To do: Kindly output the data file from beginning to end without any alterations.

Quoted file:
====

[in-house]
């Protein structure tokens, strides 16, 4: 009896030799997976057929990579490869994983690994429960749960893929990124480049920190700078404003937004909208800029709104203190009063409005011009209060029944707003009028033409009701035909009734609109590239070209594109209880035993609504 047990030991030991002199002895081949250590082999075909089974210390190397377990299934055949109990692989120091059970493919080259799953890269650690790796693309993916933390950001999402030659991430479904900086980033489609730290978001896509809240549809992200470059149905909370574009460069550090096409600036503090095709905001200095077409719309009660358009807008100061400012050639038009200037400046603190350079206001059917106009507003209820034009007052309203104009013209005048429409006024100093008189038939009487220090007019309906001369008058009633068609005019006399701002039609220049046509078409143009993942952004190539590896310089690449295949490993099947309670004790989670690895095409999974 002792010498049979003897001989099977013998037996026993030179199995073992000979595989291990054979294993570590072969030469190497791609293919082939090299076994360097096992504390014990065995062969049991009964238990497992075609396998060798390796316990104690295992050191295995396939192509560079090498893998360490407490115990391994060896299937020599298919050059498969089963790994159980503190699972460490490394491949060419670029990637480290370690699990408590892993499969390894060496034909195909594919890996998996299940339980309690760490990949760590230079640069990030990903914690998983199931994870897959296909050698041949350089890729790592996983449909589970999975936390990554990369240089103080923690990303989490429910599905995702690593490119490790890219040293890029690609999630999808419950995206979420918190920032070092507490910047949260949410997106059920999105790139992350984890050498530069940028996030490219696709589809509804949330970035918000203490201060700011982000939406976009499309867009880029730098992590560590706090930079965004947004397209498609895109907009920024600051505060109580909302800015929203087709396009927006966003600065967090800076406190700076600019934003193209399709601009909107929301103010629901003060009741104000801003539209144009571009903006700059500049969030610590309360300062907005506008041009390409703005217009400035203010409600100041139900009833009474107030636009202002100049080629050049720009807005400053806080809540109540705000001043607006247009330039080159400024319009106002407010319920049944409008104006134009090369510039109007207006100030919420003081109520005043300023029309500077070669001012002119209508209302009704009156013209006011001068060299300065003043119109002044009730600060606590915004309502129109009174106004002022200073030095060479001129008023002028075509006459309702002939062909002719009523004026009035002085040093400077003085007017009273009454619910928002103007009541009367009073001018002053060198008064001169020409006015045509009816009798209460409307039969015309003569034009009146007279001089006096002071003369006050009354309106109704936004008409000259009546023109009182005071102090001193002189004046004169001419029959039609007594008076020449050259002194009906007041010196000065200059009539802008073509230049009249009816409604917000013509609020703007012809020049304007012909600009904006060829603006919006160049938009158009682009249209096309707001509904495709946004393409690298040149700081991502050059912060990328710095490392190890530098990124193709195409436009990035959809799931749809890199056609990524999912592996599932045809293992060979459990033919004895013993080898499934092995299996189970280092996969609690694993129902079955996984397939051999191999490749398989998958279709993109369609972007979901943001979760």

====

[in-house]
């Protein structure tokens, strides 16, 4: 009896030799997976057929990579490869994983690994429960749960893929990124480049920190700078404003937004909208800029709104203190009063409005011009209060029944707003009028033409009701035909009734609109590239070209594109209880035993609504 047990030991030991002199002895081949250590082999075909089974210390190397377990299934055949109990692989120091059970493919080259799953890269650690790796693309993916933390950001999402030659991430479904900086980033489609730290978001896509809240549809992200470059149905909370574009460069550090096409600036503090095709905001200095077409719309009660358009807008100061400012050639038009200037400046603190350079206001059917106009507003209820034009007052309203104009013209005048429409006024100093008189038939009487220090007019309906001369008058009633068609005019006399701002039609220049046509078409143009993942952004190539590896310089690449295949490993099947309670004790989670690895095409999974 002792010498049979003897001989099977013998037996026993030179199995073992000979595989291990054979294993570590072969030469190497791609293919082939090299076994360097096992504390014990065995062969049991009964238990497992075609396998060798390796316990104690295992050191295995396939192509560079090498893998360490407490115990391994060896299937020599298919050059498969089963790994159980503190699972460490490394491949060419670029990637480290370690699990408590892993499969390894060496034909195909594919890996998996299940339980309690760490990949760590230079640069990030990903914690998983199931994870897959296909050698041949350089890729790592996983449909589970999975936390990554990369240089103080923690990303989490429910599905995702690593490119490790890219040293890029690609999630999808419950995206979420918190920032070092507490910047949260949410997106059920999105790139992350984890050498530069940028996030490219696709589809509804949330970035918000203490201060700011982000939406976009499309867009880029730098992590560590706090930079965004947004397209498609895109907009920024600051505060109580909302800015929203087709396009927006966003600065967090800076406190700076600019934003193209399709601009909107929301103010629901003060009741104000801003539209144009571009903006700059500049969030610590309360300062907005506008041009390409703005217009400035203010409600100041139900009833009474107030636009202002100049080629050049720009807005400053806080809540109540705000001043607006247009330039080159400024319009106002407010319920049944409008104006134009090369510039109007207006100030919420003081109520005043300023029309500077070669001012002119209508209302009704009156013209006011001068060299300065003043119109002044009730600060606590915004309502129109009174106004002022200073030095060479001129008023002028075509006459309702002939062909002719009523004026009035002085040093400077003085007017009273009454619910928002103007009541009367009073001018002053060198008064001169020409006015045509009816009798209460409307039969015309003569034009009146007279001089006096002071003369006050009354309106109704936004008409000259009546023109009182005071102090001193002189004046004169001419029959039609007594008076020449050259002194009906007041010196000065200059009539802008073509230049009249009816409604917000013509609020703007012809020049304007012909600009904006060829603006919006160049938009158009682009249209096309707001509904495709946004393409690298040149700081991502050059912060990328710095490392190890530098990124193709195409436009990035959809799931749809890199056609990524999912592996599932045809293992060979459990033919004895013993080898499934092995299996189970280092996969609690694993129902079955996984397939051999191999490749398989998958279709993109369609972007979901943001979760």